4. Commonwealth by Ann Patchett (12 points)
  5. The Sympathizer by Viet Thanh Nguyen (11 points)
  6. What Is Obscenity? by Rokudenashiko (10 points)
  7. The Fireman by Joe Hill (10 points)
  8. Salt to the Sea by Ruta Sepetys (10 points)
  9. LaRose by Louise Erdrich (10 points)
  10. Homegoing by Yaa Gyasi (10 points)

What I love about this list is that there are so many books on here that I’d not heard of before. Sure, I knew that The Girls and The Fireman were getting a lot of buzz. I’ve also been hearing great things about Commonwealth. I’ve already started Homegoing and the first few chapters are great. But, other than that, the rest are completely new to me.

As I’ve mentioned before, I trust Powell’s staff recommendations. So, I’ve added these to my to-read shelf and created a separate PowellsBestof2016 Goodreads shelf to keep track of them. I’ve already started Homegoing, but if you’ve read anything else on this list, or are planning to read anything else here, let me know what you think/recommend in the comments.

 

* In case you’re interested, here’s how I came up with the total points… I did some good old “copying and pasting” of all the lists into a spreadsheet. Then I assigned points to each mention of each book based on where it appeared in each list (5 points for first place, 4 points for second place, etc.). Then I made a pivot table and sorted the results by total number of points in descending order. There was an obvious cut-off after the first ten books. After that, there were a bunch with 9 points each. So I capped the list at ten books.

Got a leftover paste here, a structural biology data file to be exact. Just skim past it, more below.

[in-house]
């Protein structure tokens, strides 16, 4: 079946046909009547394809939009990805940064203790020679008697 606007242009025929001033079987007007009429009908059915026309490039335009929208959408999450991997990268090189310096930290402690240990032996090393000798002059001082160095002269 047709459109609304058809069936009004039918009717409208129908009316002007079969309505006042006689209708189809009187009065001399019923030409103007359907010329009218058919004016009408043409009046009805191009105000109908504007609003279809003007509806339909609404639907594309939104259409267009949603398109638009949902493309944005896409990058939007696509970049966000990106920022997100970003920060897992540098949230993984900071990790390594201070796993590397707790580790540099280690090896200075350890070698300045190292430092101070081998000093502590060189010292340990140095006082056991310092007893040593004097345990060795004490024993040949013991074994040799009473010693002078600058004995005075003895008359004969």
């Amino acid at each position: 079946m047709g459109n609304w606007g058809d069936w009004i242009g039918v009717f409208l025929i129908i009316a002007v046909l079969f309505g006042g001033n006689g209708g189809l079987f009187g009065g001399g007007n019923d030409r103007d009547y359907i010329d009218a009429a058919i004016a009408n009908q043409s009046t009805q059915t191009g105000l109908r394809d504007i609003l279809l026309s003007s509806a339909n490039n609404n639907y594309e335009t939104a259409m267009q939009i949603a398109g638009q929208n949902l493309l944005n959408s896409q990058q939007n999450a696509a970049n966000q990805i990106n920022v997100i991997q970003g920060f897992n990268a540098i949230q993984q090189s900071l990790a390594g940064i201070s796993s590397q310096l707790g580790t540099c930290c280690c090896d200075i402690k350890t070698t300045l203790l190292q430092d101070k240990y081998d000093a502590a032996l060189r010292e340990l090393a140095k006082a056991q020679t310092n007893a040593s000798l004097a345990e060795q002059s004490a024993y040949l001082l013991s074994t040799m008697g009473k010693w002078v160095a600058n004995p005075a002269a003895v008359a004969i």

I did this same analysis last year for the Powell’s Staff Top 5 Picks of 2015. You can check out that post here if you missed it. You can also check out my shelf for those books on Goodreads, where I’m keeping track of what I’m reading.

Mid-year Progress Update: Book Riot’s 2016 Read Harder Challenge

Even though I said I wasn’t going to do any book challenges this year, I have been tracking progress against Book Riot’s 2016 Read Harder Challenge, a list of 24 reading tasks to be completed in 2016.